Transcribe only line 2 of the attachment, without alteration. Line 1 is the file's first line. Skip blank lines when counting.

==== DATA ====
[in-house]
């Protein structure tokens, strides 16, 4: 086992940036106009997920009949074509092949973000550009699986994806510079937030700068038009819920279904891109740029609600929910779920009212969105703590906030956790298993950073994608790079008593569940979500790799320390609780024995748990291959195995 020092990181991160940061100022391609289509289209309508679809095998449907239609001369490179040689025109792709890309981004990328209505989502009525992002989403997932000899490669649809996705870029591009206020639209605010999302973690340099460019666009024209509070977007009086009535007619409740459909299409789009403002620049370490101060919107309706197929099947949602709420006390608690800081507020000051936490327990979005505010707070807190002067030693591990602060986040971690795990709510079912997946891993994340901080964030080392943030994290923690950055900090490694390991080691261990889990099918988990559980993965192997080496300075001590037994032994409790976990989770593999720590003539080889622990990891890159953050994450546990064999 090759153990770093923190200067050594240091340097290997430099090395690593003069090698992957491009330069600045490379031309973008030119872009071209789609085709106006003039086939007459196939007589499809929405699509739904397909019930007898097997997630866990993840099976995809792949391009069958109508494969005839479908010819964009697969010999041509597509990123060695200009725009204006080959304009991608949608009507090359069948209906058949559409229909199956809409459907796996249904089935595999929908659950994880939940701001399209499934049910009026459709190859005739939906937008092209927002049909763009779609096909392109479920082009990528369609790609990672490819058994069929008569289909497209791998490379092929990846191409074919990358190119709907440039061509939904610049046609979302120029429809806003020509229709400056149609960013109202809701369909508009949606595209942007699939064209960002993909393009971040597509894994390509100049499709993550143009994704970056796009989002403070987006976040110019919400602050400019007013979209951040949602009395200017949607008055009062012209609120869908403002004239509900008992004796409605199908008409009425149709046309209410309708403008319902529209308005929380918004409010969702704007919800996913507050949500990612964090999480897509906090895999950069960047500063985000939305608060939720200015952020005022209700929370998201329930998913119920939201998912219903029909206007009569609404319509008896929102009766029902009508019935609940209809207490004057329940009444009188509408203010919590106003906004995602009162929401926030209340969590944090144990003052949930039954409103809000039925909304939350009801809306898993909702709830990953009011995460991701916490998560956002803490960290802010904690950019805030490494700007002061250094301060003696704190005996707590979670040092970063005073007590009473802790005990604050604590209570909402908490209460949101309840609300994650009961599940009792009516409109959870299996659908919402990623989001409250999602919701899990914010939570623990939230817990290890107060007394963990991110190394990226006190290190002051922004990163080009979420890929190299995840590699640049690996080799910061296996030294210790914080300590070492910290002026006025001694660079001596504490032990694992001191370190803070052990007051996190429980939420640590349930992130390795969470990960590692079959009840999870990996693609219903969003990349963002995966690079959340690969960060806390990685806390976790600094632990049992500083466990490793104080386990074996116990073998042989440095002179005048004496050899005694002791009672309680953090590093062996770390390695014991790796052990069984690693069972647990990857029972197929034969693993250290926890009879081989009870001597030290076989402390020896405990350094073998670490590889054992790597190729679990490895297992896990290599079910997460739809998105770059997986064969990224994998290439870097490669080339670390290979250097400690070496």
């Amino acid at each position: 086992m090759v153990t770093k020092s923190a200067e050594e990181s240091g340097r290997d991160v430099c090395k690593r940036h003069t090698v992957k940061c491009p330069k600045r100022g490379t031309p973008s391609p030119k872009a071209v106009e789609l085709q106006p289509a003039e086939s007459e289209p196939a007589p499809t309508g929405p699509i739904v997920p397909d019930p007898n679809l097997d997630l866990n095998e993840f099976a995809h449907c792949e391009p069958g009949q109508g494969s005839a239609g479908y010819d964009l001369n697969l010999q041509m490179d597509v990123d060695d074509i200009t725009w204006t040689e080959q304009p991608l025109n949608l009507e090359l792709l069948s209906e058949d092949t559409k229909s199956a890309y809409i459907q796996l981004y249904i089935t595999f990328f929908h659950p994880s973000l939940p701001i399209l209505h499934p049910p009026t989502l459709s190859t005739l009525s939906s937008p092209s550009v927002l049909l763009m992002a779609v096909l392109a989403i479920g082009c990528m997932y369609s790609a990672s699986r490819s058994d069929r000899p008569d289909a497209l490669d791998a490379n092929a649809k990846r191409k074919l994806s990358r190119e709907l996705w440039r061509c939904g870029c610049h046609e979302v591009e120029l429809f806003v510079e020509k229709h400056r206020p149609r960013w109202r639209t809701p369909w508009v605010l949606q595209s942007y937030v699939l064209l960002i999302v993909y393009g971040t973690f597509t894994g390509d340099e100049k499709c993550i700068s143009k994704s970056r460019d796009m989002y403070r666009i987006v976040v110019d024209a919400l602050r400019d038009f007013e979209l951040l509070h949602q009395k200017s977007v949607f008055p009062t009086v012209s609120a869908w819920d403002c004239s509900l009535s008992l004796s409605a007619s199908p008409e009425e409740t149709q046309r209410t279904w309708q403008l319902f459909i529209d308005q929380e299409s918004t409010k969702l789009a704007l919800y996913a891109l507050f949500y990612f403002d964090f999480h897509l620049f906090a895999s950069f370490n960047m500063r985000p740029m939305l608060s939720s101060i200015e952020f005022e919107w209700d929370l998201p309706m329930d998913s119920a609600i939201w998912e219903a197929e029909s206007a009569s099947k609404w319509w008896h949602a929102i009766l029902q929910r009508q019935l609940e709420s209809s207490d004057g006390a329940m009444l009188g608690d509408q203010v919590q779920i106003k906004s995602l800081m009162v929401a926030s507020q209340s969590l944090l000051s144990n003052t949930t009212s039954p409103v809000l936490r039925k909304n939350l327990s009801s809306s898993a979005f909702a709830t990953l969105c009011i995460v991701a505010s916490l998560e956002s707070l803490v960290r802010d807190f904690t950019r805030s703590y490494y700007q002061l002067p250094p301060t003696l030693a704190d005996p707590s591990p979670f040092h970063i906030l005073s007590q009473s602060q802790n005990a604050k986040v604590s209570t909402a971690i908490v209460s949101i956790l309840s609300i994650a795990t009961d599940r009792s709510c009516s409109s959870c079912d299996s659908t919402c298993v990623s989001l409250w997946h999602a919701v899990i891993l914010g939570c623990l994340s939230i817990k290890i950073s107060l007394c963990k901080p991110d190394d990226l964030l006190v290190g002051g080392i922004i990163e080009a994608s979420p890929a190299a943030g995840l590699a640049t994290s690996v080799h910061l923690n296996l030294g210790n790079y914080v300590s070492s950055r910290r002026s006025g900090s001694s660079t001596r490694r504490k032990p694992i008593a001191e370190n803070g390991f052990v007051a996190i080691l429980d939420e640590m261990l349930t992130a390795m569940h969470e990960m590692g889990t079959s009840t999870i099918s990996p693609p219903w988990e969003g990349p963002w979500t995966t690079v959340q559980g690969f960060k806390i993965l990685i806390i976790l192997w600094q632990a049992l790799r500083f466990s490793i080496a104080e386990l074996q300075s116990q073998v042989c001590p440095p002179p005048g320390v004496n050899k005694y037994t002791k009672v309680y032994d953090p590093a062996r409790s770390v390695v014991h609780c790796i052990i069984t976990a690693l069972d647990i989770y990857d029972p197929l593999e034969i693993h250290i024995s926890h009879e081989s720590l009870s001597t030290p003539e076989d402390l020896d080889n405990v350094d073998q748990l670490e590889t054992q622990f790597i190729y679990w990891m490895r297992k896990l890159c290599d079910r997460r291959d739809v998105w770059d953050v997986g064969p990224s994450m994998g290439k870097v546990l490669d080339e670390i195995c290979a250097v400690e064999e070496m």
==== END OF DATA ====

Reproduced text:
């Protein structure tokens, strides 16, 4: 086992940036106009997920009949074509092949973000550009699986994806510079937030700068038009819920279904891109740029609600929910779920009212969105703590906030956790298993950073994608790079008593569940979500790799320390609780024995748990291959195995 020092990181991160940061100022391609289509289209309508679809095998449907239609001369490179040689025109792709890309981004990328209505989502009525992002989403997932000899490669649809996705870029591009206020639209605010999302973690340099460019666009024209509070977007009086009535007619409740459909299409789009403002620049370490101060919107309706197929099947949602709420006390608690800081507020000051936490327990979005505010707070807190002067030693591990602060986040971690795990709510079912997946891993994340901080964030080392943030994290923690950055900090490694390991080691261990889990099918988990559980993965192997080496300075001590037994032994409790976990989770593999720590003539080889622990990891890159953050994450546990064999 090759153990770093923190200067050594240091340097290997430099090395690593003069090698992957491009330069600045490379031309973008030119872009071209789609085709106006003039086939007459196939007589499809929405699509739904397909019930007898097997997630866990993840099976995809792949391009069958109508494969005839479908010819964009697969010999041509597509990123060695200009725009204006080959304009991608949608009507090359069948209906058949559409229909199956809409459907796996249904089935595999929908659950994880939940701001399209499934049910009026459709190859005739939906937008092209927002049909763009779609096909392109479920082009990528369609790609990672490819058994069929008569289909497209791998490379092929990846191409074919990358190119709907440039061509939904610049046609979302120029429809806003020509229709400056149609960013109202809701369909508009949606595209942007699939064209960002993909393009971040597509894994390509100049499709993550143009994704970056796009989002403070987006976040110019919400602050400019007013979209951040949602009395200017949607008055009062012209609120869908403002004239509900008992004796409605199908008409009425149709046309209410309708403008319902529209308005929380918004409010969702704007919800996913507050949500990612964090999480897509906090895999950069960047500063985000939305608060939720200015952020005022209700929370998201329930998913119920939201998912219903029909206007009569609404319509008896929102009766029902009508019935609940209809207490004057329940009444009188509408203010919590106003906004995602009162929401926030209340969590944090144990003052949930039954409103809000039925909304939350009801809306898993909702709830990953009011995460991701916490998560956002803490960290802010904690950019805030490494700007002061250094301060003696704190005996707590979670040092970063005073007590009473802790005990604050604590209570909402908490209460949101309840609300994650009961599940009792009516409109959870299996659908919402990623989001409250999602919701899990914010939570623990939230817990290890107060007394963990991110190394990226006190290190002051922004990163080009979420890929190299995840590699640049690996080799910061296996030294210790914080300590070492910290002026006025001694660079001596504490032990694992001191370190803070052990007051996190429980939420640590349930992130390795969470990960590692079959009840999870990996693609219903969003990349963002995966690079959340690969960060806390990685806390976790600094632990049992500083466990490793104080386990074996116990073998042989440095002179005048004496050899005694002791009672309680953090590093062996770390390695014991790796052990069984690693069972647990990857029972197929034969693993250290926890009879081989009870001597030290076989402390020896405990350094073998670490590889054992790597190729679990490895297992896990290599079910997460739809998105770059997986064969990224994998290439870097490669080339670390290979250097400690070496």